As a psychiatric nurse practitioner, often my greatest challenge lies not in managing patients’ care, but in coping with insurance issues that arise from their diagnoses. As the open enrollment period nears, I think it’s a good time to revisit the issue of mental health coverage, the Affordable Care Act and the question of parity.
There is no question that the Affordable Care Act has provided for more insurance coverage and reimbursement than ever before, but exactly what kind of coverage is available?
When the Mental Health Parity & Addiction Equity Act of 2008 (MHPAEA) became fully effective in 2011, many mental health consumers were hopeful that mental health issues would be covered in much the same way as physical illness. The MHPAEA, however, didn’t require that private insurance plans necessarily offer mental health or addiction services, but if a plan offered coverage, it must offer coverage equal to other medical conditions.
In 2013, a Final Rule was released clarifying the legislation, but still equal coverage is problematic because states are responsible for oversight. Treatment pre-authorization and restrictions on the types of providers and facilities are examples of the kind of problems that impede mental health practitioners from providing the best course of treatment. I can tell you that having coverage and having access to treatment are not the same thing.
The Final Rule applies to grandfathered and non-grandfathered large employer plans; grandfathered and non-grandfathered individual plans; non-grandfathered small group plans; and plans offered through the health insurance marketplace. It does not apply to Medicare and traditional fee-for-service Medicaid or to a few other plans. In case you were wondering, grandfathered plans are those purchased before March 23, 2010, when the ACA was signed into law.
In Tennessee, the MHPAEA supersedes the state’s parity law. There is no longer a 1% cost increase cap, and different co-pays, coinsurance and deductibles are no longer in effect because of the federal parity law. There is also mandated coverage for substance use disorders. If you have a complaint or concern about the parity of your coverage and are covered under an insurance policy, you should contact the Consumer Insurances Services section of the Tennessee Department of Commerce and Insurance. If you are covered under a self-funded plan, you should contact the U.S. Department of Labor, because changes would be made at the federal level.
If you’re interested in a more in-depth explanation of the MHPAEA and the Final Rule, check out this article prepared by the Parity Implementation Coalition, a group of addiction and mental health consumer and provider organizations committed to the implementation of the 2008 law. (http://www.mentalhealthamerica.net/sites/default/files/final%20detailed%20summary.pdf).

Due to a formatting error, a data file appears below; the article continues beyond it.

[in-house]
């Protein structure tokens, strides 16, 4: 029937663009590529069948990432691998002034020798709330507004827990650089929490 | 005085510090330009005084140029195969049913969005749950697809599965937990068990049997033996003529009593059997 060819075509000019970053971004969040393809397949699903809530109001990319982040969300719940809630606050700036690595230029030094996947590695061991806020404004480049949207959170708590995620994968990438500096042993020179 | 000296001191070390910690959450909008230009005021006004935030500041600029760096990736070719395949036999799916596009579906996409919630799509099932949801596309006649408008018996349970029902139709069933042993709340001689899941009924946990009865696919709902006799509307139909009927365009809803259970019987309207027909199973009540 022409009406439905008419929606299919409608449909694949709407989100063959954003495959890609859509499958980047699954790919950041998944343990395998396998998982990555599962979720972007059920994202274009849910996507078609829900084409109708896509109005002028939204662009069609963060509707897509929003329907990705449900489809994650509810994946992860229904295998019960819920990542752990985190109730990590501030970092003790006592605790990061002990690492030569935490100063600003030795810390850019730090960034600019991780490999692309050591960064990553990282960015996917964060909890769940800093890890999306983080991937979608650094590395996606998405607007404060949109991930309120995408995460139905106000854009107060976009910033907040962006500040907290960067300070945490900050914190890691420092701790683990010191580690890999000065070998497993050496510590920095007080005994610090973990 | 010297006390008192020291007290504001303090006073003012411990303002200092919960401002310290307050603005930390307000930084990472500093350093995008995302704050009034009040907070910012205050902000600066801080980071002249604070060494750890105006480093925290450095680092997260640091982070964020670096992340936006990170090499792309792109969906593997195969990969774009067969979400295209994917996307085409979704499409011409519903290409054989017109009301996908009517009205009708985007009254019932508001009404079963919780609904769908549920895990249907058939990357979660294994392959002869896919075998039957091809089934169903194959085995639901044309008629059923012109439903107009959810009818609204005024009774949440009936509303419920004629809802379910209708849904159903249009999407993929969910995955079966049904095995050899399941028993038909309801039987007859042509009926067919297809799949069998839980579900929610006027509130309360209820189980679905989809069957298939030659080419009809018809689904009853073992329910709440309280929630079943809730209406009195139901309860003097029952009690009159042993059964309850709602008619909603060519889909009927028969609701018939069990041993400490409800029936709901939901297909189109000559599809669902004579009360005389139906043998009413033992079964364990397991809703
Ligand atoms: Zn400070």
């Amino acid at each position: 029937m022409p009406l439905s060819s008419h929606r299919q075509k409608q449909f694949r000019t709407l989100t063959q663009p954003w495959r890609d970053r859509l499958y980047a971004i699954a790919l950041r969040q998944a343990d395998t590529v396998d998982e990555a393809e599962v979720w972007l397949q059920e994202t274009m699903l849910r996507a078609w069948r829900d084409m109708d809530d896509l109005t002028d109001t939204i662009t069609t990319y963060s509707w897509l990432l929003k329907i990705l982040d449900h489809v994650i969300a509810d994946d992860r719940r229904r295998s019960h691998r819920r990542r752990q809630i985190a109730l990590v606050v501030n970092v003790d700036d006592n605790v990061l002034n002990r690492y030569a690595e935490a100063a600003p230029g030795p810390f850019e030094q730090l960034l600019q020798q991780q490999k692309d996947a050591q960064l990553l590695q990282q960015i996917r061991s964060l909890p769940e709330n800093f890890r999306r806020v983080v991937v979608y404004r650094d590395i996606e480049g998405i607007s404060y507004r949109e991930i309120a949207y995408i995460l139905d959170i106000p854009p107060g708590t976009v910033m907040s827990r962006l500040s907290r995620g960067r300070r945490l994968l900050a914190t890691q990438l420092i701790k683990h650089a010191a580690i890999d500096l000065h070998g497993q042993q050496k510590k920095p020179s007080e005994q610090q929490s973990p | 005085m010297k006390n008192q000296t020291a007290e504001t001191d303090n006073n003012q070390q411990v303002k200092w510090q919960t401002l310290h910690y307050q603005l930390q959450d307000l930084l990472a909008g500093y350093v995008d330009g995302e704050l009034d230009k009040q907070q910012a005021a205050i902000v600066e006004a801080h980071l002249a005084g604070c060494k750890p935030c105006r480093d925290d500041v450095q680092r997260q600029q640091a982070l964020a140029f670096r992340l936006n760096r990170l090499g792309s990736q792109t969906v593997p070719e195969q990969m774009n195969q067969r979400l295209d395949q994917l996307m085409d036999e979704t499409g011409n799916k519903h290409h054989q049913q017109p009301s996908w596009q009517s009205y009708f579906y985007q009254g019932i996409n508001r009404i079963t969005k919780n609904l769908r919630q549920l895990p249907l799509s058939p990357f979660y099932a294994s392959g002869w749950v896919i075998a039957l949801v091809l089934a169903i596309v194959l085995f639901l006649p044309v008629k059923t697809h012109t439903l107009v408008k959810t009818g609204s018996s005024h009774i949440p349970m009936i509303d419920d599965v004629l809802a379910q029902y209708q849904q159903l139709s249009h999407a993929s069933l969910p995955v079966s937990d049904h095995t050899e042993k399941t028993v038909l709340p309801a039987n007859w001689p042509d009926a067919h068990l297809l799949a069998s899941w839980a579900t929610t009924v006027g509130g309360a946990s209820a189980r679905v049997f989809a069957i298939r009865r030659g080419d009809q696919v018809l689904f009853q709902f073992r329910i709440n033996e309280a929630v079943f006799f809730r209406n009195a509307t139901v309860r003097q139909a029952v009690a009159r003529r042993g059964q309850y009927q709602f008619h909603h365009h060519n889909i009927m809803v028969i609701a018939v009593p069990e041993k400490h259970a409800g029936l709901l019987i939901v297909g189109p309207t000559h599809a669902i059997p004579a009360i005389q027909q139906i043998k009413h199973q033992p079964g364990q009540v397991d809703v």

Selecting the right insurance plan requires that you do your homework. The National Alliance on Mental Illness (NAMI) offers a great fact sheet that includes answers to the most frequently asked parity questions. NAMI notes that under parity, focus is primarily on coverage of conditions that are considered “medically necessary.” You are entitled to request your insurer’s standard for medically necessary determinations, and it must be made available. For information on what to do if treatment is denied and for answers to other parity questions, go to the NAMI site at http://www.nami.org/Template.cfm?Section=Issue_Spotlights&Template=/ContentManagement/ContentDisplay.cfm&ContentID=165381.
I advise you to speak personally with a representative of prospective insurance providers for details of mental health coverage or with your employer’s human resources representative if you have questions about your employer’s group plan.
US News & World Report Health Insurance Guide offers information on how to shop for the best health insurance plans in Tennessee. (http://health.usnews.com/health-insurance/Tennessee). Other resources include http://www.healthcare.org/tennessee/, https://www.healthcare.gov/get-coverage/, http://www.tn.gov/insurance/healthcare.shtml
Now back to Medicaid. I have to confess as a mental health practitioner, I find Tennessee’s failure to expand Medicaid services unconscionable. While parity coverage is within reach for many, in Tennessee scores of people challenged by mental health issues are still denied coverage and access to mental health care. While other states that originally opted not to expand their Medicaid services are now moving in that direction, the Tennessee legislature and Governor Bill Haslam are still dragging their feet.
The Nashville Tennessean reported recently that Haslam said in August he wanted to come up with some plan for expansion, but it was hard to please both federal officials and state lawmakers. He admitted that some form of expansion would probably save the state and federal government money, and he acknowledged it would provide coverage for more people. And yet there is still no plan forthcoming. He shamelessly uses children in his latest campaign ad, with one child saying “actions speak louder than words.” With regard to Medicaid expansion and caring for those in Tennessee who lack care and support services, yes Gov. Haslam, it does.
I think, though, we will continue to move closer to parity coverage as our model for providing mental health coverage changes. We are moving toward a more integrated mind-body approach, and it’s going to take time. I believe we will get there. In the meantime, don’t forget, open enrollment for 2015 begins November 15 and ends February 15.